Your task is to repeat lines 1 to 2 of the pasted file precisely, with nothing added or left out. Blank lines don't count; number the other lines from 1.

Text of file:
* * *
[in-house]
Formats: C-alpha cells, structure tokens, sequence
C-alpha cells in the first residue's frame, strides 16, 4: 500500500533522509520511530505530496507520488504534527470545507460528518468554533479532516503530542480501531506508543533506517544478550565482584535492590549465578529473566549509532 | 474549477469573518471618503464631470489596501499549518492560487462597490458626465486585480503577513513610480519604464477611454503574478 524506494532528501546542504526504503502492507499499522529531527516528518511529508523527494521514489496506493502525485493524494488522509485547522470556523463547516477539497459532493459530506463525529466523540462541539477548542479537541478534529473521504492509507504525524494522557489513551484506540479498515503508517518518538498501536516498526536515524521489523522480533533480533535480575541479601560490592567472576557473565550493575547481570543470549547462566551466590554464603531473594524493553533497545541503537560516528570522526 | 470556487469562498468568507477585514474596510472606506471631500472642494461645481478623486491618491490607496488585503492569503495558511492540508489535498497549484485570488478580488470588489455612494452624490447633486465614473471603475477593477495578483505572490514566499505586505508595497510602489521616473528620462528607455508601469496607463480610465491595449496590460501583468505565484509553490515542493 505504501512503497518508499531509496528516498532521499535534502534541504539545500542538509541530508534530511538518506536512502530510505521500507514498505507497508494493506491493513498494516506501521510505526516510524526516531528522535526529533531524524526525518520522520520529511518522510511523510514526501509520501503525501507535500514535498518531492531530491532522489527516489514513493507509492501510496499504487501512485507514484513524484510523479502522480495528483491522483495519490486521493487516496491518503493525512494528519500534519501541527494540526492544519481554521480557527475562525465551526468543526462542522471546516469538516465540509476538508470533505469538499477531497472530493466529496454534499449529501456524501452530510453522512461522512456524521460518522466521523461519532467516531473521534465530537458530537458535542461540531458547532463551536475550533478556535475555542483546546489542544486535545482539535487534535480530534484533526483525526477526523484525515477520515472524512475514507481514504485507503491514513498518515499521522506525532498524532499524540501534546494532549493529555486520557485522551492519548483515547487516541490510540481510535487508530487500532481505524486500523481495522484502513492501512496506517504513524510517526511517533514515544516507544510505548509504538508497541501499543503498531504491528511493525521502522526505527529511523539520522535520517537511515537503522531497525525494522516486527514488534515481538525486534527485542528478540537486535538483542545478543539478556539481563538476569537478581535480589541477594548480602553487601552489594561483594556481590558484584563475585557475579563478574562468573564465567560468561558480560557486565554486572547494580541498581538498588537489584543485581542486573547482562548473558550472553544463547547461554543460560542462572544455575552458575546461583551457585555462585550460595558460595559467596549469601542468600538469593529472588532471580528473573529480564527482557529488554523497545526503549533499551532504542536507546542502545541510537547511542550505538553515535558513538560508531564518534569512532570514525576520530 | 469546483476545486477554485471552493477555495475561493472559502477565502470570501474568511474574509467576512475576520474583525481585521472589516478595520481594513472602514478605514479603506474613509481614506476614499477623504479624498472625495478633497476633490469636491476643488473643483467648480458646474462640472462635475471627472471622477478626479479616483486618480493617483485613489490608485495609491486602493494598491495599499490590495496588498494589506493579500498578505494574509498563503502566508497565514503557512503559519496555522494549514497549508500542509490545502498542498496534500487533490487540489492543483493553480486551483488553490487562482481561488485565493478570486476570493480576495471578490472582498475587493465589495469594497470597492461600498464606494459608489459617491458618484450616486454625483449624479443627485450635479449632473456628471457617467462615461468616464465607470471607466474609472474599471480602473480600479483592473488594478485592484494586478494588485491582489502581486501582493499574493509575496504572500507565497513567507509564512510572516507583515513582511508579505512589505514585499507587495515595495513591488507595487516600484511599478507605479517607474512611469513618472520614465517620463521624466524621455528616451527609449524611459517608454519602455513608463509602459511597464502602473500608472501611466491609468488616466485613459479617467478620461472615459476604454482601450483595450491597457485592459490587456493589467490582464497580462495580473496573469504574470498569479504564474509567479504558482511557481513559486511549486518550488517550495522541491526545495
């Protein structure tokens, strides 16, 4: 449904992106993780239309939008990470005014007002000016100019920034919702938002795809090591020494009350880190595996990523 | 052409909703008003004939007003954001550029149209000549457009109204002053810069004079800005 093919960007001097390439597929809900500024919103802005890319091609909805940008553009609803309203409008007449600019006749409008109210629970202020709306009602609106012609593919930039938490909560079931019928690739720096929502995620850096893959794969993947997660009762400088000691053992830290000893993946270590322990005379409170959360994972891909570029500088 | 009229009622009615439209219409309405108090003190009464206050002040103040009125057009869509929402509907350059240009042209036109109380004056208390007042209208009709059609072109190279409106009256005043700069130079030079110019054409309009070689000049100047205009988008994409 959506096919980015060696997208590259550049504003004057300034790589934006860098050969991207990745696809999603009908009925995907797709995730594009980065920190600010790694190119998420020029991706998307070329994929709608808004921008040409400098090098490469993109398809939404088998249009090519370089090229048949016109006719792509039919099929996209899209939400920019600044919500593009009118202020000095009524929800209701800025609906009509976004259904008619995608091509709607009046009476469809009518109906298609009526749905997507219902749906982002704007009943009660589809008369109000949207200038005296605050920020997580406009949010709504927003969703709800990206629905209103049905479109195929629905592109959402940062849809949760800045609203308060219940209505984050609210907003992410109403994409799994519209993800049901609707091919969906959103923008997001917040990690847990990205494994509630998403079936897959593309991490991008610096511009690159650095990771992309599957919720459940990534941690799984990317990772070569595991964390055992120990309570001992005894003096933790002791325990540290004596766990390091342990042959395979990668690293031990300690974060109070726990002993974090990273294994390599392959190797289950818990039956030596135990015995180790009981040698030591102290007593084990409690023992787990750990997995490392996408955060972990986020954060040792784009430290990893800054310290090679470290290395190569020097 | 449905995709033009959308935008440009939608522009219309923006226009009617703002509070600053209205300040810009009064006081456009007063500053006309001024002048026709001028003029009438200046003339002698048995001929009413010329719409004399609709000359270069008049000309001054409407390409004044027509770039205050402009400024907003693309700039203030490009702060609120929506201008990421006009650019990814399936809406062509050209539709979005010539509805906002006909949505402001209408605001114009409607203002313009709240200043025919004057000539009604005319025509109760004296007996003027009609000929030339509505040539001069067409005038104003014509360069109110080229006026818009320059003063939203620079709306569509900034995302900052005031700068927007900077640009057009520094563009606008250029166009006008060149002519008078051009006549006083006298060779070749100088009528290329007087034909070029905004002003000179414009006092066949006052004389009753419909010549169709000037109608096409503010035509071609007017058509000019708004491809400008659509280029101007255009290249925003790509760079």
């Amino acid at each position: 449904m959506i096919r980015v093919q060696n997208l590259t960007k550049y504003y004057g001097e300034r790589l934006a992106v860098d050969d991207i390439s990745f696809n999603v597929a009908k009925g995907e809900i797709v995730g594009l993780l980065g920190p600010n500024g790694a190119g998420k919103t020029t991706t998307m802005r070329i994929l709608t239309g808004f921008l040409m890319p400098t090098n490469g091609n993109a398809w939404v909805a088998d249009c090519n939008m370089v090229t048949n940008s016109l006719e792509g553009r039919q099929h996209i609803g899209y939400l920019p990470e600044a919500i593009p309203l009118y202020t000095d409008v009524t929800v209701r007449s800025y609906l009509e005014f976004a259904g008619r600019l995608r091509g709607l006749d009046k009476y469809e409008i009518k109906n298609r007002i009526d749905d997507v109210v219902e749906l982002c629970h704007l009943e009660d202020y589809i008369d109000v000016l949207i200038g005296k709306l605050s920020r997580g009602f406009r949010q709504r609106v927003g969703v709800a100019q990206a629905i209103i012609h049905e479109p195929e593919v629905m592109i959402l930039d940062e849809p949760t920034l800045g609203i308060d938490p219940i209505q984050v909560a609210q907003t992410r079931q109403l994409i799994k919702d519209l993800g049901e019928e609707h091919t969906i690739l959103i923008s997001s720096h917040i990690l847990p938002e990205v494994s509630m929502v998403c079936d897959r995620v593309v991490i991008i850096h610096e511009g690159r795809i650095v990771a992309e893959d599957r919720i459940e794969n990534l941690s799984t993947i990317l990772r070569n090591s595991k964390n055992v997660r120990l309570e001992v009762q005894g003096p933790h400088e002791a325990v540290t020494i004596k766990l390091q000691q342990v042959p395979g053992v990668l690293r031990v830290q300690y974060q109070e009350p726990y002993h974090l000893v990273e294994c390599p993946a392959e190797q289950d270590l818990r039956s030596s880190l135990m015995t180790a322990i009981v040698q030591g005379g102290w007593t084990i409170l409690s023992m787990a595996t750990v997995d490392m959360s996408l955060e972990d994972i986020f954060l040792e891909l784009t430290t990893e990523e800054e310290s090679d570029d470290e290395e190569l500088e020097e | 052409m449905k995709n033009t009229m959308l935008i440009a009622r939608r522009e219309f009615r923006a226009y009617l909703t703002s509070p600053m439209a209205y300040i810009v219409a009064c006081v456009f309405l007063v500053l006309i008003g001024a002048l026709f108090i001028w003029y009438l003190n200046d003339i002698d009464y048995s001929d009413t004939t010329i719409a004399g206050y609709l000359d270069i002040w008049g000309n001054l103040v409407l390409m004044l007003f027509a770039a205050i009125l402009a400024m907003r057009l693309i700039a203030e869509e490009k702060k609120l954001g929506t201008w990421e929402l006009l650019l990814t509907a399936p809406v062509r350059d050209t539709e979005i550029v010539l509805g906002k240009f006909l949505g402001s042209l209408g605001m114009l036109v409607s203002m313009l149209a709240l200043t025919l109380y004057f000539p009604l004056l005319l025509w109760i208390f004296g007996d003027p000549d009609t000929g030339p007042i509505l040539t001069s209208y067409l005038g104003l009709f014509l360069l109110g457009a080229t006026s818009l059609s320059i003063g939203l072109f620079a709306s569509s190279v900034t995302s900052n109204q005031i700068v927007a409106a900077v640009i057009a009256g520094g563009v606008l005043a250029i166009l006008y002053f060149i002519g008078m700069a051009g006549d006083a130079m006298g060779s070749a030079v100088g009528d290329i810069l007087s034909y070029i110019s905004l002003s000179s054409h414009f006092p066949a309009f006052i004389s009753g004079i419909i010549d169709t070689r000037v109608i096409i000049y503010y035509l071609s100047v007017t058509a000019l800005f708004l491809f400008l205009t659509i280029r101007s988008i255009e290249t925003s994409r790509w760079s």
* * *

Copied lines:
[in-house]
Formats: C-alpha cells, structure tokens, sequence